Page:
This Security Flaw Was So Dire, Apple Is Automatically Updating Macs

Apple’s senior vice president of software engineering Craig Federighi introduces macOS High Sierra during Apple’s 2017 World Wide Developers Conference.


On Tuesday evening, disaster struck Apple when a software developer from Turkey announced that he had uncovered a massive vulnerability in High Sierra, the latest version of the company’s desktop operating system. The “root bug” basically allowed anyone with basic working knowledge of using a computer to log in without a password. Not good.

It must have been a long and intense night for Apple software developers. But as predicted, Apple pushed an update Wednesday morning that fixes the major security vulnerability.

But you don’t have to set a reminder to update your computer as you go to bed. In a short statement accompanying the patch, Apple subtly mentioned something surprising: Because of the risks presented by the root bug, it will silently update anyone running High Sierra (OS 10.13) later today whether they like it or not. It’s an unusual but appropriate measure to counter this flaw in its software.

Apple releases security updates regularly through the App store. But for better or worse, it’s typically up to the user to click “yes” to updating. If you use a Mac, you are probably familiar with clicking the “Remind me tomorrow” button after you get an ill-timed prompt to manually install an update.

This automatic patching feature has been present in OS X for a few years now, but Apple has only used it once before, in 2014, for the network time protocol bug that would’ve allowed hackers to remotely access computers and potentially initiate distributed denial of service (DDoS) attacks. Network time protocol is used for synchronizing clocks on computer systems, and Apple wasn’t the only tech company affected. It pushed the automatic update after the Department of Homeland Security and Carnegie Mellon University issued a warning about the bug. In both cases, using the baked-in silent update was necessary—but hopefully Apple will continue to use it only in cases of emergency. I appreciate Apple letting us choose when to update, even if for a lot of people, that might be never. (It helps that in general, Apple faces fewer security problems than Windows does due to market penetration)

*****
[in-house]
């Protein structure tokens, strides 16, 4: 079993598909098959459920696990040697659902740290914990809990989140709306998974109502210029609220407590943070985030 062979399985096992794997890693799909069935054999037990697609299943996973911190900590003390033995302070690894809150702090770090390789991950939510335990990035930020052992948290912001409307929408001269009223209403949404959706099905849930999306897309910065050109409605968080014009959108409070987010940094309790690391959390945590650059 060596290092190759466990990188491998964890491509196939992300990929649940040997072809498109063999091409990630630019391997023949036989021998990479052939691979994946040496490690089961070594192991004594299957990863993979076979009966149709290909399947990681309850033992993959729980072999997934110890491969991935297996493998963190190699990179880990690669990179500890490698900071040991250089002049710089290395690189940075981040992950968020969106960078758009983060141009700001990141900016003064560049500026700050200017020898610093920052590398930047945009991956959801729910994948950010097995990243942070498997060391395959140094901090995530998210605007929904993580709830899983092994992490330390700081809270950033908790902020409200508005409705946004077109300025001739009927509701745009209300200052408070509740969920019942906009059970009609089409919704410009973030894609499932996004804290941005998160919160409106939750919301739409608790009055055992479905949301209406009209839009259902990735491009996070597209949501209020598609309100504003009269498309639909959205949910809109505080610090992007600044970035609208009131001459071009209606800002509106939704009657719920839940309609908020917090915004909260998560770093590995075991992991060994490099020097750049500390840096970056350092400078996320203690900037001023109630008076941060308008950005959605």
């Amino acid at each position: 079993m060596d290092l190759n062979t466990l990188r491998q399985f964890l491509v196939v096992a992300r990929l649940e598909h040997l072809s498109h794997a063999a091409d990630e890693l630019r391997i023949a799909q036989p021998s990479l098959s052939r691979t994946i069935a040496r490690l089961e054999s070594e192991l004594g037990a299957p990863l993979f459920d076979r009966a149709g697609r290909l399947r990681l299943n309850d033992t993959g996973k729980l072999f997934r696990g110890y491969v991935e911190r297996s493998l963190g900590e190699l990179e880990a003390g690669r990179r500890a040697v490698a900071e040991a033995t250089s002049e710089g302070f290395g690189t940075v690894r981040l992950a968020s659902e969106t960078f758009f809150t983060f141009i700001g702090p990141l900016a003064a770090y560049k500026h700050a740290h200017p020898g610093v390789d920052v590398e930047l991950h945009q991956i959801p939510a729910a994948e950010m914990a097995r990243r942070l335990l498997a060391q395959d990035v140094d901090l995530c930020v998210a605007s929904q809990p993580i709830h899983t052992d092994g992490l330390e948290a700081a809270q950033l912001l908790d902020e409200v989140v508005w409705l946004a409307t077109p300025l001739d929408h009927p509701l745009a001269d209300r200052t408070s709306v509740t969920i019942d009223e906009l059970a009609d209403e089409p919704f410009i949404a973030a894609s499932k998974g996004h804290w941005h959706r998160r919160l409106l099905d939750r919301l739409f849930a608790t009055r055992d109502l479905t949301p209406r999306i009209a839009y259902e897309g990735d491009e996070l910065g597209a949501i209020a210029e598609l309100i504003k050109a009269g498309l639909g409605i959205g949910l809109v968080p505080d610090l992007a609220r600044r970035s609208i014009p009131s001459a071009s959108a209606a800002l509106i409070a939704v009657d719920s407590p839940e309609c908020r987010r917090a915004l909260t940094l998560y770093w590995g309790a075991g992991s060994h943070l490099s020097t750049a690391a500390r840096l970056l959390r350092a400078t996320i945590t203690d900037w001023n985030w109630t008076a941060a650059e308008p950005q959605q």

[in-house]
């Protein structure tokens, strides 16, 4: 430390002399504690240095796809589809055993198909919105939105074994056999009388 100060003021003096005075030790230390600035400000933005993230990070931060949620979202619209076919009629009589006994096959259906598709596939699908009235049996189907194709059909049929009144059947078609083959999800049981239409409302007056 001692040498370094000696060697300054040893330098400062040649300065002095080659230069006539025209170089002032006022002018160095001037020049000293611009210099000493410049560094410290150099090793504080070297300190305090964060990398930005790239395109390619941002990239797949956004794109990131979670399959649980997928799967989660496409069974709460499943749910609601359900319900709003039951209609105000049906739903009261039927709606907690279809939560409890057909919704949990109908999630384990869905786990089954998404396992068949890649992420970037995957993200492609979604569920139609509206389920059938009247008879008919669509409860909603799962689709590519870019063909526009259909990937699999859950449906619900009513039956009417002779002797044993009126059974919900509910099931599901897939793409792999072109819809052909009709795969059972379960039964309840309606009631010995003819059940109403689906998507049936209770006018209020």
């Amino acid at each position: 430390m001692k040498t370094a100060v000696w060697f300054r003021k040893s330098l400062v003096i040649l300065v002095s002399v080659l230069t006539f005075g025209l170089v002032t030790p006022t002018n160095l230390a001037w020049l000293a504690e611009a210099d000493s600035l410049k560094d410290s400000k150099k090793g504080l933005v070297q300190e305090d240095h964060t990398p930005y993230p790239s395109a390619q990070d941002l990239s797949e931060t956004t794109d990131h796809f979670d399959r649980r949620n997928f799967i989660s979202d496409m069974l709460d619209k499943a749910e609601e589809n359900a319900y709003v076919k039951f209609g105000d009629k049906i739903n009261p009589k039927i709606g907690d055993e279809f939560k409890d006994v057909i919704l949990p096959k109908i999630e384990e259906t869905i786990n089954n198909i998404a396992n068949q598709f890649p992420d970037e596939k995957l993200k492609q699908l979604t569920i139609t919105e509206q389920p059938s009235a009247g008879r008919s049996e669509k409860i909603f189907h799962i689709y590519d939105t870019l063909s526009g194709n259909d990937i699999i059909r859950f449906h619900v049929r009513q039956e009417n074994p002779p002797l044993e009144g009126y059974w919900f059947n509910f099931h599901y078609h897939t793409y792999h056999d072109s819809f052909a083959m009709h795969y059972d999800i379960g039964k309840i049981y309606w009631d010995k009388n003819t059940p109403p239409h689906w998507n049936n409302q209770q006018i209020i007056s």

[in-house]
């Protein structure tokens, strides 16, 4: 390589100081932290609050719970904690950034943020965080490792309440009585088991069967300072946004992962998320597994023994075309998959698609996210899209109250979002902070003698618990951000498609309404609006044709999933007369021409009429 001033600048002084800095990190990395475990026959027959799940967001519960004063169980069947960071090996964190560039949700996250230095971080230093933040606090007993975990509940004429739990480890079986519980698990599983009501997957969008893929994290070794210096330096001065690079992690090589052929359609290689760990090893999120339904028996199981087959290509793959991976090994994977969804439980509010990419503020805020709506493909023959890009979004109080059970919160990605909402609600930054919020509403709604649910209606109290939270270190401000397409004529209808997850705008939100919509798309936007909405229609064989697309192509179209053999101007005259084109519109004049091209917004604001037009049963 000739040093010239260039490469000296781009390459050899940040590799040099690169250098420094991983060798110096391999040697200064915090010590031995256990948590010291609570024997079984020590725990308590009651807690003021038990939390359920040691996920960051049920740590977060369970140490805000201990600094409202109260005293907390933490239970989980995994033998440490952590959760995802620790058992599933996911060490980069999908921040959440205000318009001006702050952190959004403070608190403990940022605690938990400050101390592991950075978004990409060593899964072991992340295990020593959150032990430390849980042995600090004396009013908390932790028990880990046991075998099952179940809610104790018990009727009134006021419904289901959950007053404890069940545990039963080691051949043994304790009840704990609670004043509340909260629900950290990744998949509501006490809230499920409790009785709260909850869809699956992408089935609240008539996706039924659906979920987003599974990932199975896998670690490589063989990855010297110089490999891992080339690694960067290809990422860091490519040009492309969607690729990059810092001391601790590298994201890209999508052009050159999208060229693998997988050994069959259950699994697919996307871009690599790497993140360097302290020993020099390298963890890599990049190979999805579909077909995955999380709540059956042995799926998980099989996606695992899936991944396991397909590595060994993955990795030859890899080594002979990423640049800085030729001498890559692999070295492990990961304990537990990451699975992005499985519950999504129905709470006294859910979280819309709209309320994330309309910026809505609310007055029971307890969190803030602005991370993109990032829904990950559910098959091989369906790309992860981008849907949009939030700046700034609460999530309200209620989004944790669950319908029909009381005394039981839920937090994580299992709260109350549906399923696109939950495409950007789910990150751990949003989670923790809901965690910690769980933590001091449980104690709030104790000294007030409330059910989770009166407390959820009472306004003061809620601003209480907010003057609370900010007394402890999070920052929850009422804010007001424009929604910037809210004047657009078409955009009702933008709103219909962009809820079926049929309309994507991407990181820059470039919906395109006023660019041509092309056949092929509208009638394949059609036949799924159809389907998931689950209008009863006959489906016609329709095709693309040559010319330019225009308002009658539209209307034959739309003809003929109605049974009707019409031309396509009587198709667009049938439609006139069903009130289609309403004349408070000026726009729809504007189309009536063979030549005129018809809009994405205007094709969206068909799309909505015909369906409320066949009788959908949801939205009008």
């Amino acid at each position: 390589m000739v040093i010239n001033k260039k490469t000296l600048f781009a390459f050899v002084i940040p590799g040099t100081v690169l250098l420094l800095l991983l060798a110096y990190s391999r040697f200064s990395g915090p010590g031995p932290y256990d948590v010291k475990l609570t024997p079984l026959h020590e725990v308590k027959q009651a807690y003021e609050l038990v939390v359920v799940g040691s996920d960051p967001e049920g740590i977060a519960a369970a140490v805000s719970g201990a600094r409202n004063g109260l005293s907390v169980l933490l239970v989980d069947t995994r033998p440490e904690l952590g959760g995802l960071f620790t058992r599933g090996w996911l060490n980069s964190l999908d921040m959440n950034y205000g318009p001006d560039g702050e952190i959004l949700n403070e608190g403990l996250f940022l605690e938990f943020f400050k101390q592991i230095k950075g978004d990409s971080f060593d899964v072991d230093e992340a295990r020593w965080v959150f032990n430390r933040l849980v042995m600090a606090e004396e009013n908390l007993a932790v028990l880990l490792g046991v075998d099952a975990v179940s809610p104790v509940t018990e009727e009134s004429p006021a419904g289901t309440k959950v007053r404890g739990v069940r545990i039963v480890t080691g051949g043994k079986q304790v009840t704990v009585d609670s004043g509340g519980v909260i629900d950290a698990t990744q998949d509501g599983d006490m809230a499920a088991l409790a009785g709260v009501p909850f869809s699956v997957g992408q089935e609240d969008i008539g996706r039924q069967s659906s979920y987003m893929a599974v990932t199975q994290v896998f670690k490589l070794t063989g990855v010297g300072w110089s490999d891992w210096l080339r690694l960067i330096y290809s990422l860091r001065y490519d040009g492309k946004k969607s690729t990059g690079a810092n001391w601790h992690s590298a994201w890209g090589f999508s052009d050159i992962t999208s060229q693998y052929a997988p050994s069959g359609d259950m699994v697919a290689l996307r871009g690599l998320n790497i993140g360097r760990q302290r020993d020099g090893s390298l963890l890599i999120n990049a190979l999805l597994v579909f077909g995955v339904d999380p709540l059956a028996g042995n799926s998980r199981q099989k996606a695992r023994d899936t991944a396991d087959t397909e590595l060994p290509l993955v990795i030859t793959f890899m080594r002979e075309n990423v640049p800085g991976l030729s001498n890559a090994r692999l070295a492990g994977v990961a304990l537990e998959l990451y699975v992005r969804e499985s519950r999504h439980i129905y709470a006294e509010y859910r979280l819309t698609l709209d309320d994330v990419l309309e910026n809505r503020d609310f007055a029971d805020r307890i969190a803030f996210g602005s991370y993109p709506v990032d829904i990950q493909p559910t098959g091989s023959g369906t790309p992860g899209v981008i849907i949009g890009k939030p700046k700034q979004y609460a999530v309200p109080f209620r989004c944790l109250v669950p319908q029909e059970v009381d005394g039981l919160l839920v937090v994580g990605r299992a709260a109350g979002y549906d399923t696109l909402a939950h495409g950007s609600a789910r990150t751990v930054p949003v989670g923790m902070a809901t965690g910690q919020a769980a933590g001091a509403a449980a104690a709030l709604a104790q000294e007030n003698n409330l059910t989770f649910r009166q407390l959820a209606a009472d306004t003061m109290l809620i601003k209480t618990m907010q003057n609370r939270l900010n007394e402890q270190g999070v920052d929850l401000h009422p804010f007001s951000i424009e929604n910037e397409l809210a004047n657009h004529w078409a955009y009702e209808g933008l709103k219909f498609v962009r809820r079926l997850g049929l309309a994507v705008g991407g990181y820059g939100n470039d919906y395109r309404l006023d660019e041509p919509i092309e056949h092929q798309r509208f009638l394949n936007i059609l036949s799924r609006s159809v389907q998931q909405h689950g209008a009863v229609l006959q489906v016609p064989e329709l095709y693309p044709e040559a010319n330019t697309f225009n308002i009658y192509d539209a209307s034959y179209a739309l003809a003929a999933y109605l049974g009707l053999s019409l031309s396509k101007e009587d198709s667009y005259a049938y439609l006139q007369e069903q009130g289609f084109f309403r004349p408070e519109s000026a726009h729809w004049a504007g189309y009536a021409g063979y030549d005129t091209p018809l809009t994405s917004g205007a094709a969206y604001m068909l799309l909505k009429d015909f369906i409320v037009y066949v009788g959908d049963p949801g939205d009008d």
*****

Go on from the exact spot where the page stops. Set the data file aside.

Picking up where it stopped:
The scary thing about this most recent “root bug” is that you don’t need much technical knowledge to exploit it. Considering Apple is a company that likes to boast about how much it values security and privacy, it’s alarming to know such an accessible bug slipped past during development and the beta stage of High Sierra. Apple’s prompt response might allow us to forgive it for now, but it will need to raise the bar for its development auditing.

Only a few weeks ago, a software update included a patch for an annoying, albeit less serious, bug that autocorrected “i” to “A” with a question mark in a box on some iPhones. While the “I” bug isn’t comparable to this latest “root bug,” both are still major disappointments to Apple fans who remember its old slogan: “It just works.”